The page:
No smoke alarms went off during equipment fire in Eastlick

Buildings only have to comply with fire codes that existed when they were built

LUKE HUDSON, Evergreen reporter

Overheating, smoking equipment in the Eastlick Hall basement failed to trigger smoke detectors and sprinklers on Wednesday. 

Darren Jones, WSU Fire and Safety Compliance officer, said the fire began inside a drying oven in Eastlick G94. The contents of the oven caught fire, burned up the oxygen inside the oven and burned out, which produced smoke.

Jones said neither G94 nor the hallway outside the room has smoke detectors but the room does have sprinklers. 

This is because buildings only have to comply with fire codes that existed when they were built, Jones said. Buildings do not have to be updated to current codes unless they receive modifications that require a building permit.

“When it comes down to it, ‘Should all the buildings have smoke detectors, sprinklers?’ I mean, that’s the best thing for the occupants,” Jones said. “But [for] some of these older buildings … it might not be the most economic thing to do.”

He said Eastlick Hall was built in 1977.

Eastlick Hall is also in a state of poor condition, according to the WSU Facility Condition Index. This Index is a method of evaluating the condition of a building using a ratio of cost-to-repair over cost-to-replace model.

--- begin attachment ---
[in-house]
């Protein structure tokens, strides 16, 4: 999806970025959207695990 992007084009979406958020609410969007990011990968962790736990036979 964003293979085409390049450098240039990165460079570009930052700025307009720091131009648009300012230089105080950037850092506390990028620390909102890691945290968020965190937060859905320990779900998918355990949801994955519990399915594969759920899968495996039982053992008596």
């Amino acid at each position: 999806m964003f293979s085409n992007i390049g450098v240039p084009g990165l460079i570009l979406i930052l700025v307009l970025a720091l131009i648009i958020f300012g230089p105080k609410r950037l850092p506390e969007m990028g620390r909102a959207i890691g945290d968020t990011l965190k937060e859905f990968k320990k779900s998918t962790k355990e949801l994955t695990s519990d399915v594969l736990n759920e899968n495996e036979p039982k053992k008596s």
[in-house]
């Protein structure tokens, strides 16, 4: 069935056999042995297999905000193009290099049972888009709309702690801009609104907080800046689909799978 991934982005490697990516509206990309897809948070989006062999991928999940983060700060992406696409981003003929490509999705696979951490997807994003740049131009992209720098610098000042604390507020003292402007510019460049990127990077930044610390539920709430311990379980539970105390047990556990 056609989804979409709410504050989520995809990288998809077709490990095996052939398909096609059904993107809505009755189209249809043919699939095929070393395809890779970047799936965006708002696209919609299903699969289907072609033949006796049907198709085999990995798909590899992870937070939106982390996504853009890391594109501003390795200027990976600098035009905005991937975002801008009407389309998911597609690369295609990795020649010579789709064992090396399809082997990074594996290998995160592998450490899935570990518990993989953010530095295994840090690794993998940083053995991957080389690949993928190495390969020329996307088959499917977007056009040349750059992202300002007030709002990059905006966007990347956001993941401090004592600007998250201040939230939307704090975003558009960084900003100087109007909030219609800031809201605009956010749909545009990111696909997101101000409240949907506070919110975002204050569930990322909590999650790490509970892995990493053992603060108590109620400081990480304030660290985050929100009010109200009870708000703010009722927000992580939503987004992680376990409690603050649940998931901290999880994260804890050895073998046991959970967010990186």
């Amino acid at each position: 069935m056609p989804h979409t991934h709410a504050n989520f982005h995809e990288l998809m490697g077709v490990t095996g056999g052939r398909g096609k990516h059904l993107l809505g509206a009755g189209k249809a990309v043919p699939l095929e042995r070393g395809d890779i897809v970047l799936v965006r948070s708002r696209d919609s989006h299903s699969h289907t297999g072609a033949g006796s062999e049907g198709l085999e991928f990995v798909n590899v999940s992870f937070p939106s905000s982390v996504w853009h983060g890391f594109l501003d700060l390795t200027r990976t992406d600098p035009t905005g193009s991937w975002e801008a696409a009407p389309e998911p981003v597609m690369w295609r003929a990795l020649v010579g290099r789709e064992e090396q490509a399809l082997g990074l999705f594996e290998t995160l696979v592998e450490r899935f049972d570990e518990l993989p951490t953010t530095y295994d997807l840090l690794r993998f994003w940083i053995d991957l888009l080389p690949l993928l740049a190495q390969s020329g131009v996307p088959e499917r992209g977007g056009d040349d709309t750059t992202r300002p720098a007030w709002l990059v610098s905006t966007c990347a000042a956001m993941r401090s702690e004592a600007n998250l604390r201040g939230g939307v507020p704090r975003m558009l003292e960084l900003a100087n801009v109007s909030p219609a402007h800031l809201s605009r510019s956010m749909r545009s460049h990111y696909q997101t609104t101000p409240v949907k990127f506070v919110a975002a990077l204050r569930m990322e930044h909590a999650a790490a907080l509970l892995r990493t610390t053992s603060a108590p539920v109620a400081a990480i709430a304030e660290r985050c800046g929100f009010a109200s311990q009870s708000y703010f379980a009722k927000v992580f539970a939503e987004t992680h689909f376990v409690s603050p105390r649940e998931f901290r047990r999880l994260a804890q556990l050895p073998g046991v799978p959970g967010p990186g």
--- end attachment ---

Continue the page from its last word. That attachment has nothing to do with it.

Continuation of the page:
“Poor condition” refers to a state where it would require significant repair or a major capital project to correct every issue.  

About 70 percent of buildings on campus are in poor condition or worse, said Olivia Yang, WSU associate vice president of facilities services, during a Faculty Senate meeting on Dec. 5.

Faculty and staff should check drying ovens, especially older models that don’t have accurate temperature gauges, wrote Glenn Miller, manager of the Eastlick store, in an email sent to faculty and staff of the School of Biological Sciences on Thursday.

Jones said the oven that caught fire did not have a temperature gauge that showed degrees, only a scale of 1-10. 

Pullman Fire Chief Mike Heston said the department responded to two calls related to this incident. 

Heston said the department responded to the first call and was unable to locate the source of the smell. After some time the odor dissipated and firefighters left.

Firefighters later responded a second time and found the overheating drying oven in Eastlick. Heston said firefighters unplugged the machine then left the scene.